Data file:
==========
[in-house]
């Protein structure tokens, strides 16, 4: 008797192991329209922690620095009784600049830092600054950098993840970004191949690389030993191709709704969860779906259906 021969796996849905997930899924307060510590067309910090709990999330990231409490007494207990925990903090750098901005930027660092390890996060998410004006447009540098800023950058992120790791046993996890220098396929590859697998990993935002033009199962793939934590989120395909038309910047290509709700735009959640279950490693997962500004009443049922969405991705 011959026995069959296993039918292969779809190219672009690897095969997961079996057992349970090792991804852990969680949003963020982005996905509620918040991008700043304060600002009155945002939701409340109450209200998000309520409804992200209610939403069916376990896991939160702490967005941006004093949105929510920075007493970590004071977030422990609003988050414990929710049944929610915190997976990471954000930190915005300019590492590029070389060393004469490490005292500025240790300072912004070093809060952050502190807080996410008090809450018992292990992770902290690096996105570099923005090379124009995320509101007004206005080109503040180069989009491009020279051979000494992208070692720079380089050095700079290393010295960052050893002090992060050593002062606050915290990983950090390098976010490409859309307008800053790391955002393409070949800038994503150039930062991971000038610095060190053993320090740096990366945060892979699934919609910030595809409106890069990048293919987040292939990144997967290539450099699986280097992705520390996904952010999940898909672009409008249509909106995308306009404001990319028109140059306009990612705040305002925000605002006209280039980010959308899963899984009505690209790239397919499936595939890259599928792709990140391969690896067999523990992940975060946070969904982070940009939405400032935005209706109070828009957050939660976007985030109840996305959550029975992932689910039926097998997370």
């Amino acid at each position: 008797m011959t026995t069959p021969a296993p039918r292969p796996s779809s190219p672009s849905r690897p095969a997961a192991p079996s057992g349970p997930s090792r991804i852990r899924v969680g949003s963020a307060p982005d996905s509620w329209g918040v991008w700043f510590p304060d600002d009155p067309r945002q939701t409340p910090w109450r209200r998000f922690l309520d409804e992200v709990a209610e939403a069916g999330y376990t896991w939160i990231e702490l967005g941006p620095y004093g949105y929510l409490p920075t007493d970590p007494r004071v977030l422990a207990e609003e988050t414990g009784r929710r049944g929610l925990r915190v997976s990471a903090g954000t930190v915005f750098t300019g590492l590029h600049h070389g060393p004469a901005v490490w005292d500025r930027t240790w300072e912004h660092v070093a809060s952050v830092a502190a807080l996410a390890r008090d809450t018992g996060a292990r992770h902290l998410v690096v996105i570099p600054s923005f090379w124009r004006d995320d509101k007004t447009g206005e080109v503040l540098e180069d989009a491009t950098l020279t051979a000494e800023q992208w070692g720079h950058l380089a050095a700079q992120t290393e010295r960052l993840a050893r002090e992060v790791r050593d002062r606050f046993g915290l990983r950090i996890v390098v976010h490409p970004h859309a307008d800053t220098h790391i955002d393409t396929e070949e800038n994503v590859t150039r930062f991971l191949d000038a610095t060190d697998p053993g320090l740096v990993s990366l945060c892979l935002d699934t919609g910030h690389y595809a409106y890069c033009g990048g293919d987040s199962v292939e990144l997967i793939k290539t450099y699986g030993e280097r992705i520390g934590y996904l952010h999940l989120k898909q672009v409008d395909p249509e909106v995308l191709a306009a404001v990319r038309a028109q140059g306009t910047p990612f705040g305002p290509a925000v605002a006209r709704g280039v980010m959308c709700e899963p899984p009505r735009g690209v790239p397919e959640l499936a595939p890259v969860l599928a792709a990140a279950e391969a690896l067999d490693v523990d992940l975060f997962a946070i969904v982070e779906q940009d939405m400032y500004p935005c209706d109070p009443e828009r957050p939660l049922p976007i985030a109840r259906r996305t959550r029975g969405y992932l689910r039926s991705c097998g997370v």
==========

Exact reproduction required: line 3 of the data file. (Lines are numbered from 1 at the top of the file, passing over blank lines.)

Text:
């Amino acid at each position: 008797m011959t026995t069959p021969a296993p039918r292969p796996s779809s190219p672009s849905r690897p095969a997961a192991p079996s057992g349970p997930s090792r991804i852990r899924v969680g949003s963020a307060p982005d996905s509620w329209g918040v991008w700043f510590p304060d600002d009155p067309r945002q939701t409340p910090w109450r209200r998000f922690l309520d409804e992200v709990a209610e939403a069916g999330y376990t896991w939160i990231e702490l967005g941006p620095y004093g949105y929510l409490p920075t007493d970590p007494r004071v977030l422990a207990e609003e988050t414990g009784r929710r049944g929610l925990r915190v997976s990471a903090g954000t930190v915005f750098t300019g590492l590029h600049h070389g060393p004469a901005v490490w005292d500025r930027t240790w300072e912004h660092v070093a809060s952050v830092a502190a807080l996410a390890r008090d809450t018992g996060a292990r992770h902290l998410v690096v996105i570099p600054s923005f090379w124009r004006d995320d509101k007004t447009g206005e080109v503040l540098e180069d989009a491009t950098l020279t051979a000494e800023q992208w070692g720079h950058l380089a050095a700079q992120t290393e010295r960052l993840a050893r002090e992060v790791r050593d002062r606050f046993g915290l990983r950090i996890v390098v976010h490409p970004h859309a307008d800053t220098h790391i955002d393409t396929e070949e800038n994503v590859t150039r930062f991971l191949d000038a610095t060190d697998p053993g320090l740096v990993s990366l945060c892979l935002d699934t919609g910030h690389y595809a409106y890069c033009g990048g293919d987040s199962v292939e990144l997967i793939k290539t450099y699986g030993e280097r992705i520390g934590y996904l952010h999940l989120k898909q672009v409008d395909p249509e909106v995308l191709a306009a404001v990319r038309a028109q140059g306009t910047p990612f705040g305002p290509a925000v605002a006209r709704g280039v980010m959308c709700e899963p899984p009505r735009g690209v790239p397919e959640l499936a595939p890259v969860l599928a792709a990140a279950e391969a690896l067999d490693v523990d992940l975060f997962a946070i969904v982070e779906q940009d939405m400032y500004p935005c209706d109070p009443e828009r957050p939660l049922p976007i985030a109840r259906r996305t959550r029975g969405y992932l689910r039926s991705c097998g997370v």